The decision to hold a state funeral for the assassinated former prime minister Shinzo Abe has dented the support the Japanese prime minister has, which has dropped to its lowest level ever. The prime minister acknowledged on Thursday that he has not adequately clarified his reasoning for this.
Public outrage over the possibility that ties between the ruling party and a church organization may have contributed to the assassination has led many people to oppose Prime Minister Fumio Kishida’s decision to hold the funeral on September 27 and have the state pay for it.
“I humbly accept the criticism that my explanation was insufficient,” Kishida told members of parliament in response to questions about the issue.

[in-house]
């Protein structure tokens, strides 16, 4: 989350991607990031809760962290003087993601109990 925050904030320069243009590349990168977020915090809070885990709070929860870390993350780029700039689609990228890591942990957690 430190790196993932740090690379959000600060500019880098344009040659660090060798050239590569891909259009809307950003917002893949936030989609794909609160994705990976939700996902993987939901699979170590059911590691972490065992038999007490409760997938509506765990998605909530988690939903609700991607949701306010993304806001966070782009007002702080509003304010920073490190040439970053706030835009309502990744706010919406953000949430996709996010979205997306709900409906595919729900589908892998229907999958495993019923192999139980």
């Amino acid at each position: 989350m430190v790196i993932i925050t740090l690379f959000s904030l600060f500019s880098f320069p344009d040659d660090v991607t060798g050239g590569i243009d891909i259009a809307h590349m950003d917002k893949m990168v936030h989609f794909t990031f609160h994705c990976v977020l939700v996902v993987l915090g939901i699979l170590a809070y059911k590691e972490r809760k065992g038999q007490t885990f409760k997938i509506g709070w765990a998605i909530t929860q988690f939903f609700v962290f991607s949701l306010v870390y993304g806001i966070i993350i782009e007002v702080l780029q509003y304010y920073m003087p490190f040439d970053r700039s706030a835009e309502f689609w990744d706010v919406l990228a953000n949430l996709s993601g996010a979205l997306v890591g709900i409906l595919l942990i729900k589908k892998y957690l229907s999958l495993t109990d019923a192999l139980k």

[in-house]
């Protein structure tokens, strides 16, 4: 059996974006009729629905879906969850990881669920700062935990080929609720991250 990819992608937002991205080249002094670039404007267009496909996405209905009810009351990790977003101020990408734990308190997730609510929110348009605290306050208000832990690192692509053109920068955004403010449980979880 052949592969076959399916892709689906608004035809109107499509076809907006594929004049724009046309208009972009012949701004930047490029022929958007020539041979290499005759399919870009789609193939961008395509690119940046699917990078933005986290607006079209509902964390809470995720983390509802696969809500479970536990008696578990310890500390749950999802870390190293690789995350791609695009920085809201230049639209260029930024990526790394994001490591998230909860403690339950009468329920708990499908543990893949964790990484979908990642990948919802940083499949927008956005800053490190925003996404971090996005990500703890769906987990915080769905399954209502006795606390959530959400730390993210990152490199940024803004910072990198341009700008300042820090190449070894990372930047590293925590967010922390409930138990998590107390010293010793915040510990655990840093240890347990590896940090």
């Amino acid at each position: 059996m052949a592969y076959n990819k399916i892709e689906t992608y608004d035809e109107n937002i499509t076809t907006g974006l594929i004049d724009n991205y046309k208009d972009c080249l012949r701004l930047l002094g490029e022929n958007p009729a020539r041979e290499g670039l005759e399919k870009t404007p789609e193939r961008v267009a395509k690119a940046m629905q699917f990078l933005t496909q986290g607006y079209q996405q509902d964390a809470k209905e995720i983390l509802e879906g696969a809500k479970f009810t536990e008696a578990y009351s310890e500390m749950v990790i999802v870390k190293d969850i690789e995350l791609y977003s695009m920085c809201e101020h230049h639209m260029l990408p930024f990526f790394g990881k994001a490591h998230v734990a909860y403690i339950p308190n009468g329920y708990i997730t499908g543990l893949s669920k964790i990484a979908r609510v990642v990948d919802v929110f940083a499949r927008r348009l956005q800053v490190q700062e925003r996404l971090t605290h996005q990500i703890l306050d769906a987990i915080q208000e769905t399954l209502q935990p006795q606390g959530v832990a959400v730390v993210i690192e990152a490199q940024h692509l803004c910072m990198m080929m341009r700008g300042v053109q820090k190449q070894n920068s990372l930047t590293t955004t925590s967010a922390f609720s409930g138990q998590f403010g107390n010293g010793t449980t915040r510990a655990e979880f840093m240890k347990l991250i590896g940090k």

Abe, Japan’s longest-serving but divisive premier, was shot and killed at an election rally on July 8.
His suspected assassin, arrested at the scene moments after the killing, bore a grudge against the Unification Church, alleging it bankrupted his mother, and blamed Abe for promoting it.
A majority of members of the public feel links between the ruling party and the church, which was founded in South Korea in the 1950s and is famous for its mass weddings, have not been adequately explained.
Many voters are also sceptical that the political party will cut ties with the church, as Kishida has promised.
Kishida has said he decided to hold a state funeral given Abe’s contributions to the country and his achievements, which have been recognised at home and abroad.
But criticism of the funeral could increase as the cost has risen to $12 million, and is likely to rise even more.